Don't Give up on Ground Pearls

Ground pearls represent one of the most unusual turfgrass insect pests that grounds managers experience. They are a type of scale insect, a group of bugs more typically associated with problems on ornamentals. Ground pearls live in the soil, are for the most part not very mobile and are small in size; yet, they can cause serious damage and even death to the turfgrass and have proven to be a difficult pest to manage.

Ground pearls are members of a unique family of scale insects, and several species exist in the United States alone. However, they are found worldwide and are often associated with acidic soil. They not only cause problems on turfgrass, but damage crops such as sugar cane in Australia, for example. There are two major problems associated with ground pearls in turfgrass: the first is the early detection and proper identification of the problem; the second — and perhaps the most challenging — is the difficulty in providing any level of control.


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To better understand the challenge of ground pearl management, it is important to initially review the biology and ecology of this pest. Ground pearls are found from the Carolinas in the East all the way across the West into southern California. At least one species is probably native to the United States and another one may have been accidentally introduced from Australia.

Ground pearls attack the roots of a wide range of warm-season turfgrasses, including bermudagrass, centipedegrass, St. Augustinegrass and zoysiagrass. Damage is most severe on centipedegrass and bermudagrass. The immature ground pearls suck plant juices from the roots, causing the plants to turn first yellow, then brown and usually die in the fall or winter. The ground pearls most likely inject a toxin with their saliva that may speed the death of the plant. The impact of this pest is most pronounced during dry spells. Damaged turfgrass rarely recovers and areas of dead turf frequently are replaced with a variety of weed species.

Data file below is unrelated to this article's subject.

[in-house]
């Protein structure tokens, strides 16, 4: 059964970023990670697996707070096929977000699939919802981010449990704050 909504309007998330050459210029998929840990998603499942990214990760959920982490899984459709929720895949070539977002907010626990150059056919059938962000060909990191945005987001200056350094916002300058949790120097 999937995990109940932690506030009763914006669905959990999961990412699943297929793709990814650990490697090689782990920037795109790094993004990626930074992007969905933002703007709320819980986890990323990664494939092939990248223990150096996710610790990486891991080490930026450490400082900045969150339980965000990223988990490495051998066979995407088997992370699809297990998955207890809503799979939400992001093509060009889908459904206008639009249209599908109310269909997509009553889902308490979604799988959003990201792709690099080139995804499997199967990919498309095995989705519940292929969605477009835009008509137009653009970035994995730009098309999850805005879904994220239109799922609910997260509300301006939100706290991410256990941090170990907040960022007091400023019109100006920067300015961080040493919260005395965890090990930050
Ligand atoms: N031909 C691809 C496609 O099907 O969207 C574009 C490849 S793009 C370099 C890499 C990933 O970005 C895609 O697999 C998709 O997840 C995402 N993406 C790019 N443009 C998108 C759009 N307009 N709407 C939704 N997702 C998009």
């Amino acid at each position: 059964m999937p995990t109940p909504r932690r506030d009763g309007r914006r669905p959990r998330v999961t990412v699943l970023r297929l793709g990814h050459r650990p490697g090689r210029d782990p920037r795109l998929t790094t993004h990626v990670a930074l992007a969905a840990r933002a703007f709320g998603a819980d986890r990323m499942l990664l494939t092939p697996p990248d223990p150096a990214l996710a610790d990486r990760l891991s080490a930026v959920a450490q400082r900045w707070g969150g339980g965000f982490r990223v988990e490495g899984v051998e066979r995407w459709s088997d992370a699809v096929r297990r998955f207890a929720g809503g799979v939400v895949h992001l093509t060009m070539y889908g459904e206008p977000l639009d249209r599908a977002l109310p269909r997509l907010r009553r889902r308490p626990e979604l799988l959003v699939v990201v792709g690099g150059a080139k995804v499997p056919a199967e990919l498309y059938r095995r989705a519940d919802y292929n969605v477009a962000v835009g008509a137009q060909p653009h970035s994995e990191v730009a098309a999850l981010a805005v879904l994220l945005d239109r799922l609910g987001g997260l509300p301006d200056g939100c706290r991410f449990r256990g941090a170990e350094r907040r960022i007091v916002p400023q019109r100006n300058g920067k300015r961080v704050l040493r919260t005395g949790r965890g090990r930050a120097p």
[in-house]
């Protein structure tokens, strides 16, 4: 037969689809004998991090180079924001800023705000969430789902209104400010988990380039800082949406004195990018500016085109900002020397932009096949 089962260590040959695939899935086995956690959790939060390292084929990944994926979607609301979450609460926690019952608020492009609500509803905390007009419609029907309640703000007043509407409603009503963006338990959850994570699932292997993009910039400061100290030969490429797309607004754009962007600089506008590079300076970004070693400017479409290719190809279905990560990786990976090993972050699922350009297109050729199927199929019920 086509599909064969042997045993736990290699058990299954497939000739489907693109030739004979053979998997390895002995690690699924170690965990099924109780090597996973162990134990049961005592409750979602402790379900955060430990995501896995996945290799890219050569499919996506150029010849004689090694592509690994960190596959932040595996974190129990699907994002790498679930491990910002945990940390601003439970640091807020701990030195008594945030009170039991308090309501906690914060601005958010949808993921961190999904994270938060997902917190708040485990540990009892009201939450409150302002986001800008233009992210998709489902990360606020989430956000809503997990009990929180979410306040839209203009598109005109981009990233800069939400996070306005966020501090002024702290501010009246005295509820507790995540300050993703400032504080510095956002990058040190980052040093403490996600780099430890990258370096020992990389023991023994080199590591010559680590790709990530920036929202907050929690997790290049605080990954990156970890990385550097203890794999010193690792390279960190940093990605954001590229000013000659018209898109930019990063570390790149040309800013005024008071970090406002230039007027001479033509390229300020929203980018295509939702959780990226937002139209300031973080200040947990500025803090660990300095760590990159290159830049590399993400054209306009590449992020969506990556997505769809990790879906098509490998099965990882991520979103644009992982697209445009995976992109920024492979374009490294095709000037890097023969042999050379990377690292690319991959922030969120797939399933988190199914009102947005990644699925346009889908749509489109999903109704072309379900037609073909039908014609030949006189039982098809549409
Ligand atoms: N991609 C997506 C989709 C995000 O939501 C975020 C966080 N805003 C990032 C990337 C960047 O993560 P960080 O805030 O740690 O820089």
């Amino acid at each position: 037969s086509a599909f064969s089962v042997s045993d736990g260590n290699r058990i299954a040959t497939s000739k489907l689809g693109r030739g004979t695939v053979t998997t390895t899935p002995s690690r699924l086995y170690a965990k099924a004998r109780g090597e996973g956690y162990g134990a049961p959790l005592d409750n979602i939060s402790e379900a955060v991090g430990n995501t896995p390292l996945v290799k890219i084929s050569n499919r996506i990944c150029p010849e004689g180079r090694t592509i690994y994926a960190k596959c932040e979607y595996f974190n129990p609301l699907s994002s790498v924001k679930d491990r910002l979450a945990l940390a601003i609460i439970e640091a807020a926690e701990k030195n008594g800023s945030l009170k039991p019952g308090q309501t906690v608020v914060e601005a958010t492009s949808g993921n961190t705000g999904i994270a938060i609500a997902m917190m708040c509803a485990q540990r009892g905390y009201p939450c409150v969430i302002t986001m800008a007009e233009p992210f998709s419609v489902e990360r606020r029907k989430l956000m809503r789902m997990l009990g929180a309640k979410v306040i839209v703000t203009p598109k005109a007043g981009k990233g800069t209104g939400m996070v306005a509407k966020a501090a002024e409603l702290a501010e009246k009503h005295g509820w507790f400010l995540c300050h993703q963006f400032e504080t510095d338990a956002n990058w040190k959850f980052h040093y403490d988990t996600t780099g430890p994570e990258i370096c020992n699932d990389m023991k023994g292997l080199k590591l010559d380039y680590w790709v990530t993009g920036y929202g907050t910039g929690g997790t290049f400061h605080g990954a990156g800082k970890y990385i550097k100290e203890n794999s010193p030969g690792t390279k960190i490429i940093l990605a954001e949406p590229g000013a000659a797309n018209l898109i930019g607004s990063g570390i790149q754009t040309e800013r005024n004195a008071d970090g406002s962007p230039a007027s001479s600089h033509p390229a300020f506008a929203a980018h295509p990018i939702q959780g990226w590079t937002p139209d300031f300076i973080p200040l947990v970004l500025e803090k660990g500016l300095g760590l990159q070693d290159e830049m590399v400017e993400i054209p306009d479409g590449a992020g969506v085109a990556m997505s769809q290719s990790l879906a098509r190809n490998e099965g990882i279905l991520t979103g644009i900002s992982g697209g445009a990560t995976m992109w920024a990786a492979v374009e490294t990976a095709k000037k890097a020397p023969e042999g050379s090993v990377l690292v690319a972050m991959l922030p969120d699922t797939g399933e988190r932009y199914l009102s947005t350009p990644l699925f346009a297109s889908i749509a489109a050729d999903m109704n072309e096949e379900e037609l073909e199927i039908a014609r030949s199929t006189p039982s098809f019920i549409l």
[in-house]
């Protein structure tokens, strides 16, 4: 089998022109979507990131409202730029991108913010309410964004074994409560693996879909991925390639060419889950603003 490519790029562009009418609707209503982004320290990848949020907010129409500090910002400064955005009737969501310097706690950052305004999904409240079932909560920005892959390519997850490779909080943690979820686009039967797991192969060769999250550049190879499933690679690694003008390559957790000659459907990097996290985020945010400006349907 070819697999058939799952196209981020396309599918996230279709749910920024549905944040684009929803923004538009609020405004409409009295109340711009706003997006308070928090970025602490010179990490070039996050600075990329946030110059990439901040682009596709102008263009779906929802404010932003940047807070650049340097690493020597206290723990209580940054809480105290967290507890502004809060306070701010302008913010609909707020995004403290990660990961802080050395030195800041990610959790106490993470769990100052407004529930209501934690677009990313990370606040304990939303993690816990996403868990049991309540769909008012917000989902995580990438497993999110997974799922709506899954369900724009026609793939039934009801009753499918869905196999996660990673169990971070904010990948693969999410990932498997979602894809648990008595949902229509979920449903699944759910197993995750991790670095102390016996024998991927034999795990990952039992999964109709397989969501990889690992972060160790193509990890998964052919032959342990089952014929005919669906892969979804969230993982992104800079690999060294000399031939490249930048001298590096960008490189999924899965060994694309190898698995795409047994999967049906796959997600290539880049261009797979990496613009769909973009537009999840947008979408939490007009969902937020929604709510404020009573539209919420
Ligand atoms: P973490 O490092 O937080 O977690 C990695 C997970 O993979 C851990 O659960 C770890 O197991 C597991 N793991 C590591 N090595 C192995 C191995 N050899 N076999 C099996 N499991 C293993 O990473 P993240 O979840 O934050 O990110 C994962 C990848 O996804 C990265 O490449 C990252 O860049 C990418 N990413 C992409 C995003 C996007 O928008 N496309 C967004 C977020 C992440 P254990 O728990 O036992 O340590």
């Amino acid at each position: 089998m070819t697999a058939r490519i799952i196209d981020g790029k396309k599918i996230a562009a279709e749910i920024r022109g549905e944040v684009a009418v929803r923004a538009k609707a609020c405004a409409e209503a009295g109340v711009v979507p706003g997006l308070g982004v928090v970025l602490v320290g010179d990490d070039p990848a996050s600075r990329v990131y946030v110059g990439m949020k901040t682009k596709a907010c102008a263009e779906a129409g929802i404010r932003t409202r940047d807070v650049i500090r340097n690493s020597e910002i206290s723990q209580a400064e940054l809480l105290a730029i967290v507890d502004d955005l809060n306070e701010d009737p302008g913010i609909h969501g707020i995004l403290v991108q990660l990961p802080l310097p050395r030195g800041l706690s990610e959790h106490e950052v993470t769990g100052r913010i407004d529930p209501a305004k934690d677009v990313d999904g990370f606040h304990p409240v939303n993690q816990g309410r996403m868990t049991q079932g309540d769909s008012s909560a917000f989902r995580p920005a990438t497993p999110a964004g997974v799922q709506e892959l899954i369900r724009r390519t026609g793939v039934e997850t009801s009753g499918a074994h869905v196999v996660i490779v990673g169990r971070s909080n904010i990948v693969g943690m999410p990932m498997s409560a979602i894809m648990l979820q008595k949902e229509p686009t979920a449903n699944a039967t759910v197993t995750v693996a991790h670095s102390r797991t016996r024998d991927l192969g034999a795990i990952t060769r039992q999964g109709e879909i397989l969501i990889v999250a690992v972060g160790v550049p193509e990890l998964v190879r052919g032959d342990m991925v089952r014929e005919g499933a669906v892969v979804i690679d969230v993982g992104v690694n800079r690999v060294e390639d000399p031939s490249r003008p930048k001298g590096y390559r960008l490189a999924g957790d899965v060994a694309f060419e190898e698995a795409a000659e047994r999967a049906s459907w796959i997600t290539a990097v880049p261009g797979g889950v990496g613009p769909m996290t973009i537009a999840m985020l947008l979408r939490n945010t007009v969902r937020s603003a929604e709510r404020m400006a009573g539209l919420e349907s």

The life cycle of ground pearls is quite simple. There are three life stages: the egg, nymph and adult. Adult females are pink, almost sac-like small-scale insects that rarely exceed 1/16 to ⅛ inch in length. They have forelegs and can move about in the soil and on the soil surface. The male is a small, gnat-like creature.

The ground pearl lays pinkish-white eggs in small clusters. The eggs are covered with a white, waxy substance. The eggs hatch into a nymph called a crawler. Subsequent nymph stages are a hard round “pearl” shape that is a yellowish tan color. As the nymphs grow, they increase in size from less than 1/32 of an inch to 1/10 inch in size. Some large nymphs may reach ⅛ inch in size.

The life cycle of the ground pearl is not clearly understood and the exact timing of stages appears to have a lot of variation, even within one site of infestation. In general, the females mature in the spring and early summer. During this time, you can often see the pink, slug-like females crawling over the soil surface. The adults are mobile for only a short period of time (less than two weeks) and then secrete a waxy substance that covers their body. The adults are typically 2 to 3 inches deep in the soil when this occurs and once they are inside the waxy coat egg laying usually begins in the summer. The females can reproduce without mating and can lay up to 100 eggs. Eggs hatch in 9-15 days.

Once the nymphs hatch, they move to the roots of the turf. When they begin feeding on roots, the ground pearls soon develop into the globular cyst stage. Most ground pearls probably complete their development in one year. Previous studies indicate that under unfavorable conditions, the pearls may take more than one year to complete their development. Ground pearls have been found as deep as 10 inches in the soil.


Various predators, such as ants, probably play an important role in suppressing ground pearl populations. As such, unnecessary applications of a broad-spectrum insecticide could potentially increase a ground pearl problem by eliminating some of their natural enemies. Spreading ground pearls from one area to another probably occurs when you move soil, sod, plant materials and possibly as adults “hitch rides” on people and animals.


The challenges presented by ground pearls are numerous. Ground pearls are hardy insects that can tolerate unfavorable conditions for an extended period of time. There are cases where grounds managers killed turfgrass with an herbicide application one summer and then reestablished it the following year only to have it attacked again by ground pearls that survived during the period when no host turfgrass was present. In other instances, grounds managers removed the upper 4 inches of topsoil and replaced it with new “ground-pearl-free” soil and sodded or sprigged only to have ground-pearl damage show up the following year. Because ground pearls can be found almost a foot deep in the soil, the removal of a few inches of topsoil is not adequate.